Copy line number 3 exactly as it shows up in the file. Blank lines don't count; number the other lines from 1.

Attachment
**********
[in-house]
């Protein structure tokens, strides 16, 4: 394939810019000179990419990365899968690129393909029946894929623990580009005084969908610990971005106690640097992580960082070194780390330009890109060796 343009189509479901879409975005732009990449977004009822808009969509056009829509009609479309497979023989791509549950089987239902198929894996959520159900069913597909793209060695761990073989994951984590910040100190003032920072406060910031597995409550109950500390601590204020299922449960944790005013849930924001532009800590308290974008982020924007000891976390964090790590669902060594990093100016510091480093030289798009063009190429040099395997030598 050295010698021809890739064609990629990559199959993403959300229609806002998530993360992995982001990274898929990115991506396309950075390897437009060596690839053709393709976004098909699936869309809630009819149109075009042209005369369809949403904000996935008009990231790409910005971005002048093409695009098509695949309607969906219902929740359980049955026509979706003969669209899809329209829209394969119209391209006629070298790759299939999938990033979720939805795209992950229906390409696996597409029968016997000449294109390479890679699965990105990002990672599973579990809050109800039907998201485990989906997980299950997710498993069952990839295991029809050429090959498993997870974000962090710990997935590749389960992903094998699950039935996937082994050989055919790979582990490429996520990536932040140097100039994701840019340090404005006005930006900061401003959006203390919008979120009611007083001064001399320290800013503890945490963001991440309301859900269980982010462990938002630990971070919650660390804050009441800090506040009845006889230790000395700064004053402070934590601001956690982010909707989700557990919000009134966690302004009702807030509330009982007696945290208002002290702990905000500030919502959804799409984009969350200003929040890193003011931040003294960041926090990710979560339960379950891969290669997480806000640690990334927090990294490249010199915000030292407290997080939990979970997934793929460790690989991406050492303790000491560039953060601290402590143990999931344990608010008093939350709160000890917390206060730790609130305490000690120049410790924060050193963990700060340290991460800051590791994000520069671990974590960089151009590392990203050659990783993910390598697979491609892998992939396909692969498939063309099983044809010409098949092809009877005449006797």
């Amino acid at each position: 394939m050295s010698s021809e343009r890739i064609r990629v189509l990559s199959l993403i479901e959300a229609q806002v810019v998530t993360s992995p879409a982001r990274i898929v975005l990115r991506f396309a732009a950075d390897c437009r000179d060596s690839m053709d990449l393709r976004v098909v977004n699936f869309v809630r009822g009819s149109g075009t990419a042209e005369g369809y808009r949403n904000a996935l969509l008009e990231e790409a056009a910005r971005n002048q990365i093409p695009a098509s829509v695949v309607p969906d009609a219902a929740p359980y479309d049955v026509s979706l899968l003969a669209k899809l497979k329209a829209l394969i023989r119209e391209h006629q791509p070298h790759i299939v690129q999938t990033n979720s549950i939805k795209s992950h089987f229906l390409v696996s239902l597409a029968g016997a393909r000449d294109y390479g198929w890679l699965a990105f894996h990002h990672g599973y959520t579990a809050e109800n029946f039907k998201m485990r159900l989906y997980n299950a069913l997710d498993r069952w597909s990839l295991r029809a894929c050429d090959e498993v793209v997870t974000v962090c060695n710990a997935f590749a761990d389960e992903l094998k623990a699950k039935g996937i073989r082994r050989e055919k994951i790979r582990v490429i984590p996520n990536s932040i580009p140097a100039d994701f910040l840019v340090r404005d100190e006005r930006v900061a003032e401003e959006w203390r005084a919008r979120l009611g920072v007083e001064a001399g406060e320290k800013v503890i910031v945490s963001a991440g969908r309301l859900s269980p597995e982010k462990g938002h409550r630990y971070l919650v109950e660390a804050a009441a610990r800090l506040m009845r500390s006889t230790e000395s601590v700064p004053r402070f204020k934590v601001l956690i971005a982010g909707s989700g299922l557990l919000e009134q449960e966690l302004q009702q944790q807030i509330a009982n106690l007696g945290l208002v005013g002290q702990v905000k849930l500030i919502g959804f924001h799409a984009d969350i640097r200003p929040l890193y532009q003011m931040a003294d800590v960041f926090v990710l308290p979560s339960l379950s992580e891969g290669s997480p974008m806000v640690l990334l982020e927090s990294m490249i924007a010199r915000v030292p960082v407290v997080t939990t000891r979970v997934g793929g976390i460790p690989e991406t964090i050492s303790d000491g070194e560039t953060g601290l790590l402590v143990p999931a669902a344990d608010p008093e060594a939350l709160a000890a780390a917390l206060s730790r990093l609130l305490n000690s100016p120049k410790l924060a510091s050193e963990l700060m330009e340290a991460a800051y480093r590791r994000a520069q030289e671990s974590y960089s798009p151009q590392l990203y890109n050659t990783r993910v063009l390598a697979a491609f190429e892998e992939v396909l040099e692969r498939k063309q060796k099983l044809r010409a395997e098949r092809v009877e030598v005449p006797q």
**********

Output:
């Amino acid at each position: 394939m050295s010698s021809e343009r890739i064609r990629v189509l990559s199959l993403i479901e959300a229609q806002v810019v998530t993360s992995p879409a982001r990274i898929v975005l990115r991506f396309a732009a950075d390897c437009r000179d060596s690839m053709d990449l393709r976004v098909v977004n699936f869309v809630r009822g009819s149109g075009t990419a042209e005369g369809y808009r949403n904000a996935l969509l008009e990231e790409a056009a910005r971005n002048q990365i093409p695009a098509s829509v695949v309607p969906d009609a219902a929740p359980y479309d049955v026509s979706l899968l003969a669209k899809l497979k329209a829209l394969i023989r119209e391209h006629q791509p070298h790759i299939v690129q999938t990033n979720s549950i939805k795209s992950h089987f229906l390409v696996s239902l597409a029968g016997a393909r000449d294109y390479g198929w890679l699965a990105f894996h990002h990672g599973y959520t579990a809050e109800n029946f039907k998201m485990r159900l989906y997980n299950a069913l997710d498993r069952w597909s990839l295991r029809a894929c050429d090959e498993v793209v997870t974000v962090c060695n710990a997935f590749a761990d389960e992903l094998k623990a699950k039935g996937i073989r082994r050989e055919k994951i790979r582990v490429i984590p996520n990536s932040i580009p140097a100039d994701f910040l840019v340090r404005d100190e006005r930006v900061a003032e401003e959006w203390r005084a919008r979120l009611g920072v007083e001064a001399g406060e320290k800013v503890i910031v945490s963001a991440g969908r309301l859900s269980p597995e982010k462990g938002h409550r630990y971070l919650v109950e660390a804050a009441a610990r800090l506040m009845r500390s006889t230790e000395s601590v700064p004053r402070f204020k934590v601001l956690i971005a982010g909707s989700g299922l557990l919000e009134q449960e966690l302004q009702q944790q807030i509330a009982n106690l007696g945290l208002v005013g002290q702990v905000k849930l500030i919502g959804f924001h799409a984009d969350i640097r200003p929040l890193y532009q003011m931040a003294d800590v960041f926090v990710l308290p979560s339960l379950s992580e891969g290669s997480p974008m806000v640690l990334l982020e927090s990294m490249i924007a010199r915000v030292p960082v407290v997080t939990t000891r979970v997934g793929g976390i460790p690989e991406t964090i050492s303790d000491g070194e560039t953060g601290l790590l402590v143990p999931a669902a344990d608010p008093e060594a939350l709160a000890a780390a917390l206060s730790r990093l609130l305490n000690s100016p120049k410790l924060a510091s050193e963990l700060m330009e340290a991460a800051y480093r590791r994000a520069q030289e671990s974590y960089s798009p151009q590392l990203y890109n050659t990783r993910v063009l390598a697979a491609f190429e892998e992939v396909l040099e692969r498939k063309q060796k099983l044809r010409a395997e098949r092809v009877e030598v005449p006797q």